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C++ Black Book, Chapter 6 (Objects and Classes)

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Submitted on: 1/3/2015 3:07:00 AM
By: D/D++ (from psc cd)  
Level: Intermediate
User Rating: By 4 Users
Compatibility: C++ (general), Microsoft Visual C++, Borland C++
Views: 1001
 
     If you already know the basics of C++, here is where to begin...

 
				

Objects and Classes

So far we know that structures are a way to put data elements together and functions organize the functionality of the program together. Now we will put both data elements and functions together with the use of classes.

Lets say you are a scientist who wants to program a robot. This robot must have some characteristics and some functionality, so how do you give it one?

The first thing we should do is creating a Class. A class has two parts:

1. Attributes (Characteristics)
2. Behaviors (Functionality)

In the attributes section you have to put your data members. In the behaviors section you have to put your member functions. Now we have a Robot.

In order to create several of these robots, we need to create them in the form of objects. So each robot becomes an object and will carry similar attributes and behaviors. Also lets say one of the attributes of our robot is giving it a name and an age. This enables them to have different names and ages.

So here is how the class will look like:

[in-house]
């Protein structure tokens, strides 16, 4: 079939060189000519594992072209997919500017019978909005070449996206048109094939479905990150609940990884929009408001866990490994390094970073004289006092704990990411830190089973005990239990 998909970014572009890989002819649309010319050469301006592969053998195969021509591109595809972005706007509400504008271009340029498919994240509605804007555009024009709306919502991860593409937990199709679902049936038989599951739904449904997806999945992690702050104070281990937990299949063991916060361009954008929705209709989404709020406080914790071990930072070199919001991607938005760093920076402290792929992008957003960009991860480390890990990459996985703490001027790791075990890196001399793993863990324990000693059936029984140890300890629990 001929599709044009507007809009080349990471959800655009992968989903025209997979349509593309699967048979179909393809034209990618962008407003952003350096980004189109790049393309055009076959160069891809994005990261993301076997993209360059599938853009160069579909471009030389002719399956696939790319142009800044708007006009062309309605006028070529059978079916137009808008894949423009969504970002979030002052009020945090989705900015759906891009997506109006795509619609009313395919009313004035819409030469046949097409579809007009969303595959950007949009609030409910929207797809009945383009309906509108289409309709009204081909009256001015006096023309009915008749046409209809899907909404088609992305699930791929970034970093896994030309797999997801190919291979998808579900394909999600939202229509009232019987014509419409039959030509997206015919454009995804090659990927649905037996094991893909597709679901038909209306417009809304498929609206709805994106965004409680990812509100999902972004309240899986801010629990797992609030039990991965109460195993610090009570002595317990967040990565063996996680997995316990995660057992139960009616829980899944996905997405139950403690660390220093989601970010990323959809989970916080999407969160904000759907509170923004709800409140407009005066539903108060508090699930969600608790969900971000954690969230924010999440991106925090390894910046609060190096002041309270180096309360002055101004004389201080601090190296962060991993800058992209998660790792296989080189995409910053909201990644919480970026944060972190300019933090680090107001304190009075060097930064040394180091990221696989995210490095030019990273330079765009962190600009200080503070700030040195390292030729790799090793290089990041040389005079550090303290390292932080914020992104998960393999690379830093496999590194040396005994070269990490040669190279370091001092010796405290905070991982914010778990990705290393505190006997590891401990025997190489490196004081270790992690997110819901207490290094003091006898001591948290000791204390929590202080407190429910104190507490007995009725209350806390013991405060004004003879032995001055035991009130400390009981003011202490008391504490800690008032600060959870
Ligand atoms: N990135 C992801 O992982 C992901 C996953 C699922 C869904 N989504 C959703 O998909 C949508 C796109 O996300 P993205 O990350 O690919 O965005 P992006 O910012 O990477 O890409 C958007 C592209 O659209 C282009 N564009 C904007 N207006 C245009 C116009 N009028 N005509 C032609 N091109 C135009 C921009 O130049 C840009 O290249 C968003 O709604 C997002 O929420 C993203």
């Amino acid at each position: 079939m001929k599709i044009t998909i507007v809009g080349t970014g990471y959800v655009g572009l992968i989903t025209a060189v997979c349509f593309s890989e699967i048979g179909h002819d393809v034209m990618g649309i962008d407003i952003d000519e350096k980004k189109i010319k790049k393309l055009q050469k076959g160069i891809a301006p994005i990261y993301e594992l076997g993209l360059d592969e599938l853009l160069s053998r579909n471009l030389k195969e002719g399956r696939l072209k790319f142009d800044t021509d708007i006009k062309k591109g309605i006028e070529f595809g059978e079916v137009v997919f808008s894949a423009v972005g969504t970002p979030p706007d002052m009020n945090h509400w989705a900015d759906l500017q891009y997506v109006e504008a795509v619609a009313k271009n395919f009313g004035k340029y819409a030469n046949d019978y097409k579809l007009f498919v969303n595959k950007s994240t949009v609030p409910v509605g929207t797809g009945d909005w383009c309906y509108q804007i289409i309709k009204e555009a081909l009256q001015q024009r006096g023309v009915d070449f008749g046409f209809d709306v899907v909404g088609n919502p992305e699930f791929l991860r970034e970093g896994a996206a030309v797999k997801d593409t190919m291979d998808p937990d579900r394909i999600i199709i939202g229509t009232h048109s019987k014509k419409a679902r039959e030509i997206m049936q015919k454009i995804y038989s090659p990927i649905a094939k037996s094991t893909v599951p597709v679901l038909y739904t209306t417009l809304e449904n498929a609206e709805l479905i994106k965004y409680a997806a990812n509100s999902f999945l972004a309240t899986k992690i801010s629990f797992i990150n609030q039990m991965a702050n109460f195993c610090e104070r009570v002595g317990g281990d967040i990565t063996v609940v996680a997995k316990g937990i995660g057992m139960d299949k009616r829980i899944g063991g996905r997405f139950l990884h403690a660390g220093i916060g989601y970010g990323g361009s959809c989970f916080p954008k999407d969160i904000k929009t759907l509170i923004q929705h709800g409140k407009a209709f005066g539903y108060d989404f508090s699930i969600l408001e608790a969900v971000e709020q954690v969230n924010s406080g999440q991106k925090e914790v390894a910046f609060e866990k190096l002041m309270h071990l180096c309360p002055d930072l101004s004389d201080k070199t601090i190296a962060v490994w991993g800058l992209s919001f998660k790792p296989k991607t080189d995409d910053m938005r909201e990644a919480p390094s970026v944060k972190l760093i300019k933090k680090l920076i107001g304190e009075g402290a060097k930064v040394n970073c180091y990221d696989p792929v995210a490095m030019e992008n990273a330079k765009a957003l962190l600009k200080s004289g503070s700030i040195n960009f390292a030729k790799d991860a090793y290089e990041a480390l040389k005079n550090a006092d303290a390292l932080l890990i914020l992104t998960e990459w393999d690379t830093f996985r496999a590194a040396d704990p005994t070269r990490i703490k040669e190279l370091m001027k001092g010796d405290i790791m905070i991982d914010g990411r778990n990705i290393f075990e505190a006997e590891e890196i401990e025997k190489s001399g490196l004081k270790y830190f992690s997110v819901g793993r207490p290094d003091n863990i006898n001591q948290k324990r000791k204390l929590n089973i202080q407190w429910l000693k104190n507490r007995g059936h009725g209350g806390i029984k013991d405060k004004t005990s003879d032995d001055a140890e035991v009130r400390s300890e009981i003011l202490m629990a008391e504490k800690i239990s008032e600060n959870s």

class Robot
{
private: char name[30]; int age;
public: Show_name(); void Set_info();
Robot(); /*this is called a constructor, it's job is to initialize data members and must have the same name as your class, I will talk about constructors in chapter 7*/
}

//note that we are not passing any arguments to our functions, this is because the functions show_name() and Set_info() have direct access to our data members and are the members of the same class.
Public means accessible from anywhere. /*also note that we set our data members as private, this is because we don't want any thing out side the class access them directly to make any changes to them. The only way we can change our data members is by using what we call accessor functions (like Show_name(); Set_info();) to modify or read our data members.*/

And this is how we implement our functions:

Robot::Robot() //initializing our data members
{
strcpy(name," ");
age=0;
}

void Robot::Set_info() /*:: this is a "Scope-resolution" which means that this function is from Robot class not any other class. Here we are modifying our data members*/
{
cout<< "Enter name";
cin>>name;
cout<< "Enter age";
cin>>age;
}

Robot::Show_name()
{
return name;
}

Now in main() we have to create our objects, so we say:

void main()
{
Robot MachineRobot,CrappyRobot; //creating two objects of type Robot /*Note that we have used "Robot" to indicate that we are creating objects of this class type. */
MachineRobot.Set_info(); //Get info for MachineRobot CrappyRobot.Set_info(); //Get info for CrappyRobot
MachineRobot.Show_name(); //Display the name of this robot
CrappyRobot.Show_name(); //Display the name of this robot
}

So we used the accessor functions that we made to give our robots a name and an age. The output of the program will be:

Enter name: FirstRobot
Enter age: 25
Enter name: SecondRobot
Enter age: 12
FirstRobot SecondRobot

To summerize:

We created a class that included certain attributes and certain behaviors. Then we created two object that carry with them the attributes and behaviors of that.

P.S You are welcome to ask any questions.

Pooya K.

Go ahead an search Google, the only place you will find my tutorial is on this site


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